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PostPosted: Sun Jun 10, 2007 12:02 am 
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Then there's that tract about D&D. I mean, that's so unrealistic!



What level 8 would be attacking a zombie? That's pretty much instant destruction when turning at that point! Jeeze!


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PostPosted: Mon Jun 11, 2007 10:44 am 
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Yeah, that last one is so crazy I don't eve know where to begin. When you read stuff like that, and it has so little to do with the actual game, the ability to argue just kind of breaks down, because it's so far off base. I really don't understand where the author is coming from, but if the author had actually read any of the materials of those games, they'd know it's not accurate.

It leaves me wondering: did TSR start out searching for realism but give up on it? Is the author deluded? Is the author lying? Are there earlier versions of the game that were significantly different from what I've ever seen? I just don't know.

What I do know is people will read the author's post and for whatever reason they'll believe him without bothering to check facts themselves, and that's what really pisses me off.

Referring to my original quote, I can still understand why people might not feel comfortable fighting something called, say, an "angel" because their religion says an angel isn't something you should fight with, because it comes from God and is supposed to be good, so you'd have to be evil to fight it, even in a pretend scenario. I'm less certain, but also maybe able to see, why someone might feel uneasy pretending to be good and fighting a devil or the like, though that seems like an admirable enough thing to do, even in the religious perspective--fighting the devil is a good thing, right?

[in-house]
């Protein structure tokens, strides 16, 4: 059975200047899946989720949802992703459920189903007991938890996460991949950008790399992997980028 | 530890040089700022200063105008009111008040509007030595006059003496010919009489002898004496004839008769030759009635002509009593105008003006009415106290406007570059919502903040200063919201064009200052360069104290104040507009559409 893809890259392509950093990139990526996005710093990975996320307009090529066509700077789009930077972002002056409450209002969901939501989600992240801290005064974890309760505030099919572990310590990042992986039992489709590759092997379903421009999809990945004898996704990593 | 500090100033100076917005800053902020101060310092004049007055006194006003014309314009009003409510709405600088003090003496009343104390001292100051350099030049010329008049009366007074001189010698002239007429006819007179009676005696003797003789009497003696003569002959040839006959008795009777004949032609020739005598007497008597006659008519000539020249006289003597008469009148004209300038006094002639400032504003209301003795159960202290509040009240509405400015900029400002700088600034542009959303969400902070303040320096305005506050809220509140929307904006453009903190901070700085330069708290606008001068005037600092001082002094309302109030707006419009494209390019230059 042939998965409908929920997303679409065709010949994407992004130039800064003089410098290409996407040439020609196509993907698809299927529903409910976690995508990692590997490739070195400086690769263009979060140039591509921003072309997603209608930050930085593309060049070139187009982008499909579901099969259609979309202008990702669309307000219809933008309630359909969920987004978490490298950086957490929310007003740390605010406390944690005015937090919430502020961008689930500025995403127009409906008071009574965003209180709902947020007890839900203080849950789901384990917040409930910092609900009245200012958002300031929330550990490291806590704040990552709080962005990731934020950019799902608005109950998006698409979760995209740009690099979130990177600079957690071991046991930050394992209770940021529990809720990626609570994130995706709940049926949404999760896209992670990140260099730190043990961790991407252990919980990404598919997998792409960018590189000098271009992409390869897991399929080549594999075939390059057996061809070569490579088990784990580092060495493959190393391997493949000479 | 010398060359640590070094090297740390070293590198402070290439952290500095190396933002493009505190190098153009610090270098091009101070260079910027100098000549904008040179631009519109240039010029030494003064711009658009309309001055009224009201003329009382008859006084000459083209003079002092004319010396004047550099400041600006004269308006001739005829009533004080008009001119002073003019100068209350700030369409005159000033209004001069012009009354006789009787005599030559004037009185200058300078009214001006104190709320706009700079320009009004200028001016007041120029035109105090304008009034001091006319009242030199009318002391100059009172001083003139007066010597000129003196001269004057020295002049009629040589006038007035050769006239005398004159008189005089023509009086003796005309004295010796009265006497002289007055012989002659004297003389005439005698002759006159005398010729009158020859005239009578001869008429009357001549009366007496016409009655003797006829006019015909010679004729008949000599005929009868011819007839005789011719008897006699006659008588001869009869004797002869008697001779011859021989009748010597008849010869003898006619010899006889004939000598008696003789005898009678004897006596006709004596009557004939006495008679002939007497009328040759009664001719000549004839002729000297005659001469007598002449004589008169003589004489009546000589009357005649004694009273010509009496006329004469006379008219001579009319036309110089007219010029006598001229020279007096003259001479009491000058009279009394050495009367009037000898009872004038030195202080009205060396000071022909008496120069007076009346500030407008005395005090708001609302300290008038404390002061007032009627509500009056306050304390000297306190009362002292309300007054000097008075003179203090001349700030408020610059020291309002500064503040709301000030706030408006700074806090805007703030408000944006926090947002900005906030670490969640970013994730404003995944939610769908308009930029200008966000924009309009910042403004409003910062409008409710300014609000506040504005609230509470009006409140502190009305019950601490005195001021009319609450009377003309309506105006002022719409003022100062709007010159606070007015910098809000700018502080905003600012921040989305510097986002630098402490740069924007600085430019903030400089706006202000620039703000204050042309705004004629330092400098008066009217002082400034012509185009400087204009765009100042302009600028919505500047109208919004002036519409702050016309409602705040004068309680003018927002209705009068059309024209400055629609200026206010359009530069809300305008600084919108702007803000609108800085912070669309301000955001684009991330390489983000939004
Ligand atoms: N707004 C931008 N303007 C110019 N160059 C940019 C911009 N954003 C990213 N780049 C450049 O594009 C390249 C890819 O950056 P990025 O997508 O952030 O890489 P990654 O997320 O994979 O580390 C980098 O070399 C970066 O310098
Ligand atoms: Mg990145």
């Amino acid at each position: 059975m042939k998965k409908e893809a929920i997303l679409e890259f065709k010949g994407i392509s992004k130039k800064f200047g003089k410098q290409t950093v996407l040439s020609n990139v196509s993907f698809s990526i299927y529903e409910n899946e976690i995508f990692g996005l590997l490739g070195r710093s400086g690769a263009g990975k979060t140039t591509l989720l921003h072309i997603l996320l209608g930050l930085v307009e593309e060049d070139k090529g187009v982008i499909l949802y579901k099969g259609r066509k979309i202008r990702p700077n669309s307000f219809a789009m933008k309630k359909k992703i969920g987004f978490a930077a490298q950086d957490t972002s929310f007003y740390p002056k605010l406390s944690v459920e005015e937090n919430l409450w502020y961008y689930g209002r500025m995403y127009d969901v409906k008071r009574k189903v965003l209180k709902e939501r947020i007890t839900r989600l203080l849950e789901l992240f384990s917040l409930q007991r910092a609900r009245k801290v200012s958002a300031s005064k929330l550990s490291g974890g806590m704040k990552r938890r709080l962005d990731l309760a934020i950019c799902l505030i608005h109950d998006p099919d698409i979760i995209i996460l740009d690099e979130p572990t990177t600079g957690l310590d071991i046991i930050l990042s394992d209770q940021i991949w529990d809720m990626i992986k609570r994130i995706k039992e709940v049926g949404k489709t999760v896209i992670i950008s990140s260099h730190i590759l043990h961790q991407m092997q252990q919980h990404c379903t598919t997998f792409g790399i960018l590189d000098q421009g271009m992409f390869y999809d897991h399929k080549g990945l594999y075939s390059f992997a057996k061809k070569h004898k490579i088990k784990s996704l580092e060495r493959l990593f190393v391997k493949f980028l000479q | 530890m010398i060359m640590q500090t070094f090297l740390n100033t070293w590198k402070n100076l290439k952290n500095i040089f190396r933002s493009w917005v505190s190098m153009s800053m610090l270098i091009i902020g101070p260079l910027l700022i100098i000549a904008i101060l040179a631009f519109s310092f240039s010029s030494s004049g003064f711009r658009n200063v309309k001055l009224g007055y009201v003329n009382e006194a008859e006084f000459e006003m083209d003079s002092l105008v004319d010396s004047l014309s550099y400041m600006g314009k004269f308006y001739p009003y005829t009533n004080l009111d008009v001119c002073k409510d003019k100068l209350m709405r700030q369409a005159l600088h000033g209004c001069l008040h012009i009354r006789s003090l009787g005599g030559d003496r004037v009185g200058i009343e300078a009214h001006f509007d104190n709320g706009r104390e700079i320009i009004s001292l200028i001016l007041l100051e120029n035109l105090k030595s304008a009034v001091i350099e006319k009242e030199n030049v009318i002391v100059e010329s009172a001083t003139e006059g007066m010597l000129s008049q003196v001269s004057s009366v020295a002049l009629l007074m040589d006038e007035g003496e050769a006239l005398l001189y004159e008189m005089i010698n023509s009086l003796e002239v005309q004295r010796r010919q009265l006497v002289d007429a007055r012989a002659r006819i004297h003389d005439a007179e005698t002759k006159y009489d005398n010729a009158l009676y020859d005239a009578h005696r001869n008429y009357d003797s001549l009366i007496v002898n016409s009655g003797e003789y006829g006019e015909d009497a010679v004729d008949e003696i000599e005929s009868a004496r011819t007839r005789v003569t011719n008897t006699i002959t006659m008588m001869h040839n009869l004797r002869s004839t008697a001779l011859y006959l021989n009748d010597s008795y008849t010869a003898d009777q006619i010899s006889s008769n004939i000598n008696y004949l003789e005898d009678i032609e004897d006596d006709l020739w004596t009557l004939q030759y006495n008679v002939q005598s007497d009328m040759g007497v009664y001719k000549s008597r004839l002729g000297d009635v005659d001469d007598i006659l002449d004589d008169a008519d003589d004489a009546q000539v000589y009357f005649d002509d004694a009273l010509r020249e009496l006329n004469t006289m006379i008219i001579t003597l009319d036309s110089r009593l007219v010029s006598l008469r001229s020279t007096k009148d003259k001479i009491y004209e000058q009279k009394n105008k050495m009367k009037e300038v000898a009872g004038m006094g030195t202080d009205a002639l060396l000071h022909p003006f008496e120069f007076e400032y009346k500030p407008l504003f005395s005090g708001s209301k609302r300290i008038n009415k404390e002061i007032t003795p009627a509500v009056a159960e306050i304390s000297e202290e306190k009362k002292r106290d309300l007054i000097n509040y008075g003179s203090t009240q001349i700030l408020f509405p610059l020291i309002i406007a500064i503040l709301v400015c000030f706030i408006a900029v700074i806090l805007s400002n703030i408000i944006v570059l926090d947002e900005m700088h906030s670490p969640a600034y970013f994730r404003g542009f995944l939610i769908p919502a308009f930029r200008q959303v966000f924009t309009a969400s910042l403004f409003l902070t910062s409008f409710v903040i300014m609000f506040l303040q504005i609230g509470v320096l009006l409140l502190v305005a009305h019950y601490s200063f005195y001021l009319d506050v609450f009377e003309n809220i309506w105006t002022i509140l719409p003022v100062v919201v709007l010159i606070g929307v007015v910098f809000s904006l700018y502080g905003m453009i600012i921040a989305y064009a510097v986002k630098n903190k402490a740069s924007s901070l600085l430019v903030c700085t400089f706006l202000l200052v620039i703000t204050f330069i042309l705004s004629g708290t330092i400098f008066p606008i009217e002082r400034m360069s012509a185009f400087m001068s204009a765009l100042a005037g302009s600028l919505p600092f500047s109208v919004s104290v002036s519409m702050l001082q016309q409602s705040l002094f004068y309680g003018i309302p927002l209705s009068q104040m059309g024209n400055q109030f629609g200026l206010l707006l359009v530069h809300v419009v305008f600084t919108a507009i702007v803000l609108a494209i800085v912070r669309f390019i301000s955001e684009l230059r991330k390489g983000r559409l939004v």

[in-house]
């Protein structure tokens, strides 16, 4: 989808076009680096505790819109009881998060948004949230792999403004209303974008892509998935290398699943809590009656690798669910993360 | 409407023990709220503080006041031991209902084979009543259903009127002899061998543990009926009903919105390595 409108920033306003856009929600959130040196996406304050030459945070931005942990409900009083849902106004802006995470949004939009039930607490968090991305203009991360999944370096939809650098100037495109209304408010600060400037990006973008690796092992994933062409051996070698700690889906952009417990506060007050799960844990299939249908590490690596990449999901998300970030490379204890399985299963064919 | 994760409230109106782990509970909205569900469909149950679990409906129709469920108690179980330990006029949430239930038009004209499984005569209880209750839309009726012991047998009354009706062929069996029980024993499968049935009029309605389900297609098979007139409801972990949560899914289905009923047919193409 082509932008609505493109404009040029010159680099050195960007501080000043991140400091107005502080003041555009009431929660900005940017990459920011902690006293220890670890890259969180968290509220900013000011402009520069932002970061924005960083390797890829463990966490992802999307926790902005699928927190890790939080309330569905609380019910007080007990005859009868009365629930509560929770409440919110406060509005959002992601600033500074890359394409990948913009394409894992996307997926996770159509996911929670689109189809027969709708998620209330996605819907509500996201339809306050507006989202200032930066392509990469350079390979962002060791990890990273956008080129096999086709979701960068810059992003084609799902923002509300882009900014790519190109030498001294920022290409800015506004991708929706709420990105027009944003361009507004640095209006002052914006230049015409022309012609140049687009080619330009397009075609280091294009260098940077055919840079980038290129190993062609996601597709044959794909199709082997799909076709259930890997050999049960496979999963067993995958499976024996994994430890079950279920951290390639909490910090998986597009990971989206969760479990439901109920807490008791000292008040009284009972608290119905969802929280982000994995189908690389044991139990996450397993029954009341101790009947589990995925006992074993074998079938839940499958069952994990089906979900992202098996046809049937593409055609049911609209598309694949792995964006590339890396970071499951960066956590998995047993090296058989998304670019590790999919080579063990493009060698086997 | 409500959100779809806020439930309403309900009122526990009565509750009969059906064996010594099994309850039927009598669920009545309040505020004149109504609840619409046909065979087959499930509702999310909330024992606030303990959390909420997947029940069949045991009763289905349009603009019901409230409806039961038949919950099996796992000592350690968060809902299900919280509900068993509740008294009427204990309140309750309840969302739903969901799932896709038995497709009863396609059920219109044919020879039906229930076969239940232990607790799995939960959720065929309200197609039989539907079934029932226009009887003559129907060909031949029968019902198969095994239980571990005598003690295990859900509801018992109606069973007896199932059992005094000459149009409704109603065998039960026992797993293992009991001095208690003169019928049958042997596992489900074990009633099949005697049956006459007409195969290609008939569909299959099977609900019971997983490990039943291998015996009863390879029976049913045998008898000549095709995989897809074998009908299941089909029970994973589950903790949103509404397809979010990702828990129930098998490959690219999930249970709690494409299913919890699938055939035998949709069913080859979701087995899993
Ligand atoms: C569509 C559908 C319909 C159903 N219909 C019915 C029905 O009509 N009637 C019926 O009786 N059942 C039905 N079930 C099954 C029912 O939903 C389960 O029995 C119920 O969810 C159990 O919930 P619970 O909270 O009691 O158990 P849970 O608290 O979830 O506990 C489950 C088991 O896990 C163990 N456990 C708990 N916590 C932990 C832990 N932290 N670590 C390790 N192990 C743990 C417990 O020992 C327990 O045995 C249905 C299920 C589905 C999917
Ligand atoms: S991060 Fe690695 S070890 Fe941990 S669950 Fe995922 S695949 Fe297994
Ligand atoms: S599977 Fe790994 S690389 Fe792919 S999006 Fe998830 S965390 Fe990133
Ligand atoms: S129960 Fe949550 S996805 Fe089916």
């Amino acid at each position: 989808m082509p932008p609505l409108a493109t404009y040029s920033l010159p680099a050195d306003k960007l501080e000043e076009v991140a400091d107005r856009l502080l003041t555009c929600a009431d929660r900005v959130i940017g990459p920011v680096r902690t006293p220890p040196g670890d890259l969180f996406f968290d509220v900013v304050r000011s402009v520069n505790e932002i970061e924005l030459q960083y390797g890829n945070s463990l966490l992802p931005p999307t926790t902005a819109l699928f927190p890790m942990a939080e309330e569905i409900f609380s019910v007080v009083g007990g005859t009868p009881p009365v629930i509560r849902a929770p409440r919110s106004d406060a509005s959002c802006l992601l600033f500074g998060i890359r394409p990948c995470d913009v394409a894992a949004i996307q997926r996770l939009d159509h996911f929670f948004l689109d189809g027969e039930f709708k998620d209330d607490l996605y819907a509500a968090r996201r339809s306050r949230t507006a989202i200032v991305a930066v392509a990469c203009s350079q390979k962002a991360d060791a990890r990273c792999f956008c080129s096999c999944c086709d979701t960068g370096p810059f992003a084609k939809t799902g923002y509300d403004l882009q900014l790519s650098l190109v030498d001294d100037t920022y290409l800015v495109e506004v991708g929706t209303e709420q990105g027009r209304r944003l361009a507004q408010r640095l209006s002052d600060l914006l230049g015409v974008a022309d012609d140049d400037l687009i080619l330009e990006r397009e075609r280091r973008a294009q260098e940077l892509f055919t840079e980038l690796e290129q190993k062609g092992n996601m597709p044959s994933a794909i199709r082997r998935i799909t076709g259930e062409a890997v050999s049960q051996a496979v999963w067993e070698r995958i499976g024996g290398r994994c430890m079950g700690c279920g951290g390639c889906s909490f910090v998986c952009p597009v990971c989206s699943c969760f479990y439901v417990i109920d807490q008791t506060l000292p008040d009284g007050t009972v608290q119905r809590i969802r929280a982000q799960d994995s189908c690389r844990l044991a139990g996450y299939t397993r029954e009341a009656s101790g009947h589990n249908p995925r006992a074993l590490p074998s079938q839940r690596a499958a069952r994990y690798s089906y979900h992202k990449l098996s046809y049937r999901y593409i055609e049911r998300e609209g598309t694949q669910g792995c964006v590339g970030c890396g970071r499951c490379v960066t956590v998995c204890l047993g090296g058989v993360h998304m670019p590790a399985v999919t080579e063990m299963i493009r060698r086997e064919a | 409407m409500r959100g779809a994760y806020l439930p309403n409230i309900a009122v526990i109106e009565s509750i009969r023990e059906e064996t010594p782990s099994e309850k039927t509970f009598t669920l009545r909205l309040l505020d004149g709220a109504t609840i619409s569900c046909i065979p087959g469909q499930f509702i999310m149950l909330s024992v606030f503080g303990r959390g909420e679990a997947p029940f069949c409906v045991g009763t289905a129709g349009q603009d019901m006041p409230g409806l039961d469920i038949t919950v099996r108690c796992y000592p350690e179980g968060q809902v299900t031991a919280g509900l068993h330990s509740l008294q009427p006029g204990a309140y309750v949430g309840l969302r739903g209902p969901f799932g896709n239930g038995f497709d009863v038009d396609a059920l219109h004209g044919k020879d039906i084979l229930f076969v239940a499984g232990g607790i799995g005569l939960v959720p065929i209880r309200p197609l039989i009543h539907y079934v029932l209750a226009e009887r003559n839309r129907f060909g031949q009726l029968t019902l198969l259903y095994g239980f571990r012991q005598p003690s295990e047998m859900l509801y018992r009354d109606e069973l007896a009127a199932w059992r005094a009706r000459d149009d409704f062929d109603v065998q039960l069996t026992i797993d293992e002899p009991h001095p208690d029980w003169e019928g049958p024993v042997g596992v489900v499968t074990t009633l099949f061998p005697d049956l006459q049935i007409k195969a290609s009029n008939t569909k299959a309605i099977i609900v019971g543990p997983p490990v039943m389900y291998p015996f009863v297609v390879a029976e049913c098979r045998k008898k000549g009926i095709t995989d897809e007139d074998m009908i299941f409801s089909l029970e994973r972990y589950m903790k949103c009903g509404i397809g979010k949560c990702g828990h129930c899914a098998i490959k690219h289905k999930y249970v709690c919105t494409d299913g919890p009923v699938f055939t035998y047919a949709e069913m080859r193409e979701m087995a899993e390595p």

I am completely and utterly unable to understand the claim that D&D contains within it "actual real rituals that will summon evil spirits." That's simply and factually completely untrue, at least in any incarnation of the game that's existed in the last 25 years.


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PostPosted: Mon Jun 11, 2007 11:37 pm 
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Ross wrote:
Are there earlier versions of the game that were significantly different from what I've ever seen? I just don't know.
I've played D&D Red Book, and the difference between it and 2nd edition (or third) is a lack of detail. In second, you might get (say) a Long Sword +2 (+4 vs. Giants). In Red Book, you got a Sword +2. Things were a lot more limited and that's about it.

I've never played ChainMail (the game that eventually became D&D), but I wager the differences are similar: less detail.

And, really, Gary Gygax was just your typical nerd. I seriously doubt he knew a damn thing about "witchcraft". It's just paranoid delusions on Jack's part. Of course, he's also convinced that Catholicism is the work of "The Whore of Babylon", so he's not all there, ya know?

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Referring to my original quote, I can still understand why people might not feel comfortable fighting something called, say, an "angel"<etc.>
Well, possibly. My mother worked retail, and there are still people who freak out if their bill comes to some varient of 666.